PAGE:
Germany’s Energy Transition Creates Costly Problems With Grid

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By Jabeen Bhatti

Bolstering Germany’s renewable output and expanding its electricity grid will be among Chancellor Angela Merkel’s priorities if she prevails in upcoming federal elections.

As Germany forges ahead with its green energy transition, grid operators are being forced to dramatically increase operating costs to stabilize a centralized grid that has become unsuited for fragmented renewable production.

“In the next legislative period, we will need a great deal of effort to overhaul our transmission networks,” Merkel said at her Christian Democrats’ Energy Policy Dialogue event in April.

A “speedier” legislative process will be a priority as will establishing a “community of responsibility” with those of Germany’s federal states that have lower transmission costs than others, she added.

Germans head to the polls Sept. 24 to decide whether Merkel, who has led Germany since 2005, will remain in power.

Even if so, to make Merkel’s vision a reality, “there’s a lot of investments that they have to make and this contributes to increased grid fees,” Matthias Lang, a partner at the Bird & Bird law firm in Düsseldorf, told Bloomberg BNA. “But even if tomorrow we have a beautiful idea for the grid, it will still need to be built. And we’ll be paying for it for the next 40 or 50 years.”

The energy transition, in full swing for more than a decade, has drawn attention across Europe and from other countries also looking to rely more on renewable energy.

Germany already has some of Europe’s highest energy costs, so analysts wonder whether more increases will curtail public support: Some 95 percent of Germans support continued investment and expansion of renewables, according to a representative survey by German research agency Kantar Emnid.

Transmission Snafu

Germany decided to cut ties with nuclear power in an ambitious energy transition known as the Energiewende. The move completely upended its energy production and transmission procedures. Since beginning the phaseout of nuclear energy in 2010, renewable energy output has doubled to 33 percent of total production in 2016, while fossil fuel and nuclear energy production significantly decreased, according to the Federal Ministry of Energy and the Economy. As of March, wind made up almost 12 percent of all electricity generation, while solar was almost 6 percent.Despite having succeeded in rapidly overhauling energy production, Germany’s electricity grid, originally optimized for a centralized approach to energy consumption and transmission of non-renewables, is still struggling to efficiently accommodate the flood of electricity from renewables, analysts said.Strategically placed power plants used to funnel energy in a harmonized system based on need, price of production, high-consumption areas, and energy availability. As such, grid infrastructure developed along centralized transmission routes.The Energiewende’s quick rollout changed that practice. As opposed to strategically erecting power plants in line with transmission networks, renewable energy centers began popping up wherever wind or solar was available. That created a distributed operation using mixed energy sources that has put increased strain on the existing grid, analysts said.“The factor is really commercial where you get the cheapest place to put your wind farms” and solar, said Lang. “It has nothing to do with where the power is consumed. So you have increased the amount of transportation that you need, because there’s a total disconnect between where generation and consumption takes place.”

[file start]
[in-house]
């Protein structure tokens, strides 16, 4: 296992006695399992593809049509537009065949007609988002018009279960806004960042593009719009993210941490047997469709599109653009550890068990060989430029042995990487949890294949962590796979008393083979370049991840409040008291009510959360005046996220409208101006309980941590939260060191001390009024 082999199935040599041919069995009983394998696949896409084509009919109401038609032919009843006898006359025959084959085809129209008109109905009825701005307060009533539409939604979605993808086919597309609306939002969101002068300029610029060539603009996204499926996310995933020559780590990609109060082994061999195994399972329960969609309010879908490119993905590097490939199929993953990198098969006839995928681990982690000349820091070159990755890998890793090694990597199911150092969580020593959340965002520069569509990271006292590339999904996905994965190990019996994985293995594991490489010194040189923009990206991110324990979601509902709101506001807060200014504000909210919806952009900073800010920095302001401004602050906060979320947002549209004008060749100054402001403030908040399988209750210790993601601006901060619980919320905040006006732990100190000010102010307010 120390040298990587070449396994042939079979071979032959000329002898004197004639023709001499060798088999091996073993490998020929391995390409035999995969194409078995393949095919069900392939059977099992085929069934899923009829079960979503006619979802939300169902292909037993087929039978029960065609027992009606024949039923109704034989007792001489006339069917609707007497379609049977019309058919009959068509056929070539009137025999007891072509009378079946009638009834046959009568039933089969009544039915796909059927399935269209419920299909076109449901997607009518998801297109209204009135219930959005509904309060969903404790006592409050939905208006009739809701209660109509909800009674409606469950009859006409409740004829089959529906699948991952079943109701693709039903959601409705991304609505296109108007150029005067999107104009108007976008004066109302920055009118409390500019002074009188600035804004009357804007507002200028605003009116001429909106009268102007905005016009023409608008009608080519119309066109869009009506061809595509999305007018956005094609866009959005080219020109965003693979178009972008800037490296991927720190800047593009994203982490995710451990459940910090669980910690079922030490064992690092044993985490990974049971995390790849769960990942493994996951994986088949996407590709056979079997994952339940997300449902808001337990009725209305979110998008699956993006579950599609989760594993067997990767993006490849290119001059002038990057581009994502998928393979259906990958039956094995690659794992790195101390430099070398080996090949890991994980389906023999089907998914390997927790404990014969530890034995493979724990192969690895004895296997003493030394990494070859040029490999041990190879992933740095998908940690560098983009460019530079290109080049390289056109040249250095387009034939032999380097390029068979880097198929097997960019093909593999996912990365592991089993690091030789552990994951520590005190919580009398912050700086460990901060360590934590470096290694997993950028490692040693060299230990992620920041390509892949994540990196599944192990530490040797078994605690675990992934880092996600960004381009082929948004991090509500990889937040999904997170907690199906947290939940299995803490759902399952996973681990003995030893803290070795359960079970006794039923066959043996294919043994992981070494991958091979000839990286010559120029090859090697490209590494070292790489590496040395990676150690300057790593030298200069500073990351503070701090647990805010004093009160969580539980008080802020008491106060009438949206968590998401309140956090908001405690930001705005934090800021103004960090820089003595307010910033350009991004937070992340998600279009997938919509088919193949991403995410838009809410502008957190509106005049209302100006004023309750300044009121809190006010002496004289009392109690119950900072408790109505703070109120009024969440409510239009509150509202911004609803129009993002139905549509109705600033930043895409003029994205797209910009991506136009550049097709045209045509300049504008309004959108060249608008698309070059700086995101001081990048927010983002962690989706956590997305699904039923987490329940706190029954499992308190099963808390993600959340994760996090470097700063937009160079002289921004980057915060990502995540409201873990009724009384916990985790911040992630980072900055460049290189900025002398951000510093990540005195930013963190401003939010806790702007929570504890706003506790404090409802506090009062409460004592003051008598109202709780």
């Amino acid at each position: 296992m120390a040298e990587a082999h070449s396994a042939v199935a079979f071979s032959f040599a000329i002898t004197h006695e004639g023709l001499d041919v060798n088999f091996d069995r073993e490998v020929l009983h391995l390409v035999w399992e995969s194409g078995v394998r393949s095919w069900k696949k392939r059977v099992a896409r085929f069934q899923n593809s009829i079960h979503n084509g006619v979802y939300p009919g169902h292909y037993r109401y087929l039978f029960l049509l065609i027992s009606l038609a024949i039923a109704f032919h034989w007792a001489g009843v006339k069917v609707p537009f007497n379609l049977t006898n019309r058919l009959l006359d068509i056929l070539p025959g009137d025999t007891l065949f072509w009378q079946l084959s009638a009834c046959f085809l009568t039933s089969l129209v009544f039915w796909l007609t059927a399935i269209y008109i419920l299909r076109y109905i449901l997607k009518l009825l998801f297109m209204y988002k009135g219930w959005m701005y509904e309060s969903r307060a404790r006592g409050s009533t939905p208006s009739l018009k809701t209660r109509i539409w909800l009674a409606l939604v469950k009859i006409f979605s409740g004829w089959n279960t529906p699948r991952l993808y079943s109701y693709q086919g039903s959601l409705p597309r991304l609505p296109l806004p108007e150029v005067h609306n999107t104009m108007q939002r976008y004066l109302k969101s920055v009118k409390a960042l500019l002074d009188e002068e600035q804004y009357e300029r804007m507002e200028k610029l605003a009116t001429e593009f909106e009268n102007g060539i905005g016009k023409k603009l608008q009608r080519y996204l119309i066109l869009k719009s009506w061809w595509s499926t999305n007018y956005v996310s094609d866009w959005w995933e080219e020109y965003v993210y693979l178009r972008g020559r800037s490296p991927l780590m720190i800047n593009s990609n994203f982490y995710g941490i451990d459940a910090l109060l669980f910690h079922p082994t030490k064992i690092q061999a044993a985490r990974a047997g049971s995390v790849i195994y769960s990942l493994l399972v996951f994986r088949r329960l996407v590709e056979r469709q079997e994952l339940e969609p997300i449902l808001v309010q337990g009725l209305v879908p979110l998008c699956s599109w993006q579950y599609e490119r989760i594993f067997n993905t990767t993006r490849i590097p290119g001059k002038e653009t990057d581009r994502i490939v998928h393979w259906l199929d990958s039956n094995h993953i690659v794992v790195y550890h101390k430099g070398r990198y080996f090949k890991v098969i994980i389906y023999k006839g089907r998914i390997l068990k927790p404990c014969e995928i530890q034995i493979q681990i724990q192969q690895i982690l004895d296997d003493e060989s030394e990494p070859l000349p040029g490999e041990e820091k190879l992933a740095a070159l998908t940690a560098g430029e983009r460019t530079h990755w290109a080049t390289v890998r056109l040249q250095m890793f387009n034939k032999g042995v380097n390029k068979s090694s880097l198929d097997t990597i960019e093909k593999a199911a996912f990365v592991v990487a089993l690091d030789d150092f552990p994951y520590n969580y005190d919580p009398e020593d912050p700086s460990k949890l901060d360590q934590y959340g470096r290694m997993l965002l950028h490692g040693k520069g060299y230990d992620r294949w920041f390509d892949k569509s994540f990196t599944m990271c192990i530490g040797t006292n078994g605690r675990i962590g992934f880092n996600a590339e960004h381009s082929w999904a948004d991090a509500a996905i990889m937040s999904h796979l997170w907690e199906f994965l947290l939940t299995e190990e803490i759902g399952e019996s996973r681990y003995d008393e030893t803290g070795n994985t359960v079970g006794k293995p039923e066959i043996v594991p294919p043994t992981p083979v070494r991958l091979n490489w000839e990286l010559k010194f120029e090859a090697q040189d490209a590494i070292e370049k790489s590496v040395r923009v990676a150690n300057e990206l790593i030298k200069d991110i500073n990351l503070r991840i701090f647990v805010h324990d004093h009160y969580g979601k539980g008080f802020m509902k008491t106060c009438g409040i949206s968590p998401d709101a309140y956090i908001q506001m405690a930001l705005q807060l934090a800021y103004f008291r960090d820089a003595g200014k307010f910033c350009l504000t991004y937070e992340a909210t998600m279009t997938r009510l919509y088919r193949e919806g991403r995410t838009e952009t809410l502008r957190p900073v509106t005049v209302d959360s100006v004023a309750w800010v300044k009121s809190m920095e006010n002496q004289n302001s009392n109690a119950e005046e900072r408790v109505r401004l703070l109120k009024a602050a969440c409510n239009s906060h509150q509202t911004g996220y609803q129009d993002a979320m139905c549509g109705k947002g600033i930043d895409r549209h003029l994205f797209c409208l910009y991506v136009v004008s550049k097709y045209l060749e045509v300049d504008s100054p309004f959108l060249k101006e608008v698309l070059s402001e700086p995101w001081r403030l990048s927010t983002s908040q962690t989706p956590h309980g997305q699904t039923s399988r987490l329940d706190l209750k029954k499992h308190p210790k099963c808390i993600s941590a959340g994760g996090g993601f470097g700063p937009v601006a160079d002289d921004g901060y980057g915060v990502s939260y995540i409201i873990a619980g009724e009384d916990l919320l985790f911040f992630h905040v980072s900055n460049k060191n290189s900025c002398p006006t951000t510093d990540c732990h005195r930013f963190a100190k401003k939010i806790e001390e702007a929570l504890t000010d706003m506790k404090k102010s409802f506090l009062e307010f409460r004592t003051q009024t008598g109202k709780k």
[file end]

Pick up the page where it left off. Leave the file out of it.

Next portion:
New Infrastructure ’Urgent’

The German power grid is sectioned into transmission quadrants overseen by four operators: TenneT, Amprion Inc., 50Hertz Transmission GmbH, and EnBW Transportnetze AG.Hundreds of local and regional energy producers pay these operators to transmit electricity to consumers across Germany. Costs on producers then are passed on to the consumers themselves. Analysts and grid operators said the transmission costs largely stem from efforts to stabilize electricity flow on the grid, known as re-dispatch costs, during periods of particularly high renewable output. This involves turning on or shutting off traditional power plants either to stanch or ramp up output in line with need.As renewables have become more popular, increased output has clogged transmission on a grid that was optimized for fossil fuels. This January and February, instances of re-dispatch on the grid increased by some 63 percent in comparison to the previous year, a spokeswoman from Germany’s Federal Association of Energy and Water Management told Bloomberg BNA.